The next morning the visitor was waited
npon by the marquis' keeper, and the-day8
sport was mapped out.
"To begin with," said the keeper, "we
will g into the vineyard, where at this sea
son we shall be sure to find some thrushes. "
"And after that?" said the viator to
whom the prospect of killing a 'few song
birds was not very exciting. -
"Ah, well! after that we will spend
while on the open plain, where there will
be plenty of larks. - Then I will show you
some moor bens that 1 know of. Down
there in the marsh, too, I saw a fox last
year yes, a wild fox! We will look him
up. Perhaps he is there still."
"But have yon any partridges'
"Partridges? Yes, indeed! Wehavetherxiv
but they are not so easy! We had four, but
a month ago monsieur the marquis killed
one and badly wounded another. The poor
creature hasn't yet recovered. That leaves
only two. We will go after them, of course,
if monsieur wishes, but then what shall we
do next year? Now, if monsieur could only
finish the wounded one, that would be just
"Well, well, but have you no covert shoot
"Hares! Certainly, certainly, we have
hares. I will get the dogs, and we will go
into the woods. Yon shall see same beau
tiful hares. We have three Josephine, Al
phorise and the old Adolphe. For the time
being Josephine is sacred she has little
ones. The little Alphonee is her mate, bo
the he is the father of a family. We will
fpare them, of course eh, monsieur? IJut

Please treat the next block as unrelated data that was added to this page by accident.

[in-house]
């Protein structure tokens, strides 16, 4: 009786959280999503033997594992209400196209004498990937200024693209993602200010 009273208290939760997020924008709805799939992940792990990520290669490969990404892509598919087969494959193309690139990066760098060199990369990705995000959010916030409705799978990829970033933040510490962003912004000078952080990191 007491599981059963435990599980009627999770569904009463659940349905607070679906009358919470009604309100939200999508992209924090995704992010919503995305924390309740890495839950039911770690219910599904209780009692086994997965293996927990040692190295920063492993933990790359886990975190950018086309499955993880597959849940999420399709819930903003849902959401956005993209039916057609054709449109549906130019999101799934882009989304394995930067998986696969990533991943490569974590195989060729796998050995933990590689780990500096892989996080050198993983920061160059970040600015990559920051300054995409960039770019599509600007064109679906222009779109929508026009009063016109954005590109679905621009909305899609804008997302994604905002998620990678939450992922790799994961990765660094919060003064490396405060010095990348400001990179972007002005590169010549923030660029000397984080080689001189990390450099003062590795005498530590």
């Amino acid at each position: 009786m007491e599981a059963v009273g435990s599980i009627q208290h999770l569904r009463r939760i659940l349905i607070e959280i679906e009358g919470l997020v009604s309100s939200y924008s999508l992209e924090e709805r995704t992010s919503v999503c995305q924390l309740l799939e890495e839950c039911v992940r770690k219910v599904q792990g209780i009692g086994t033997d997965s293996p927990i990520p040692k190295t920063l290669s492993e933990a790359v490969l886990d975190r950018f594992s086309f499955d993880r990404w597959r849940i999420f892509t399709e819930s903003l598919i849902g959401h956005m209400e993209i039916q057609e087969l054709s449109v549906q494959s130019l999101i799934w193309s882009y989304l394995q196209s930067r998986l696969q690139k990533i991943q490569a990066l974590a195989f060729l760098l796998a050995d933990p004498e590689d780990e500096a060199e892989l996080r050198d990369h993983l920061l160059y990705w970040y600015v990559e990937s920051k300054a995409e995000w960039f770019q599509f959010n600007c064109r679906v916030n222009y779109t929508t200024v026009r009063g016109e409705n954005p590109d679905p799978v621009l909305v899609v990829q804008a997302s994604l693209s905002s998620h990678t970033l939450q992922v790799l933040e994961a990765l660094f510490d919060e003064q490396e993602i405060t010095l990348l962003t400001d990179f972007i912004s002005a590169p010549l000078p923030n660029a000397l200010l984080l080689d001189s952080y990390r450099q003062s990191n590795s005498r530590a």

we will kill the old Adolphe. Indeed it is
time. I have been bunting him for five
years. ""Artistic Travel."
' Riley's Lock as a Traveler.
T dont like very well to travel," said
James Whitcomb Riley. "I am always un
lucky. Trains are late that were never late
before. Men give me incorrect information
who never were guilty of such a thing be
fore in all their experience. If I want to
leave on a C, II. and D. train and get to the
depot on time, there will be three C., H. and
D. trains in the shed, and the watchman
will tell me to get on the wrong train. By
the way, there is my numlier. Everything
goes by threes with me. This house is 300.
The number of my room at the hotel is 060.
When I am traveling by myself, I always
try to pick out some traveler whom I may
watch and follow. I always go to the train
from one-half to three-quarters of an hour
ahead of time. If I do not, the schedule
will have been changed the day lx?fore, so
that I will find on my arrival at the station
that the train has just left.
"I attached myself to a traveling man in
Indianapolis not long ago while I was wait
ing for a train. I found he was going ia the
same direction as I and told him of my un
fortunate habit of getting left. 1 le laughed
at me they always make my distress the
background of their victories. 'Why,' said
he, I have been on the road 25 years and
was never left in my life.' 'Very well,' said
I, 'I'll stay with you.' He explained that
the train we wanted was never early, never
late. It was always made up on that track
under the shod. We chatted awhile, and I
looked at my watch. Tlie train was past
due- My friend said I was too fast. He
asked the watchman : 'How about the
train? 'It's ull riht,' said he; 'it's been
pone five minutes.' He explained that for
the first time it had been made up in the
yard and not in the shed." I.onisville Courier-Journal.
How Indians Made Maple Sugar.
Ever since the Indians in t he section now
known as Fletcher discovered "honey" in
the maple trees that district has leen known
far and wide as the heart of the Vermont
maple sugar country. The way the red man
extracted the delicious com pound was some
what slow as compared with the present
process. He used to cut a slanting gash in
the bark and insert in the lower end a
gauge shaped piece of wood, from which
the sap ran and dropped into a poplar or
basswood trough. At the end of the season
these troughs would be set up against the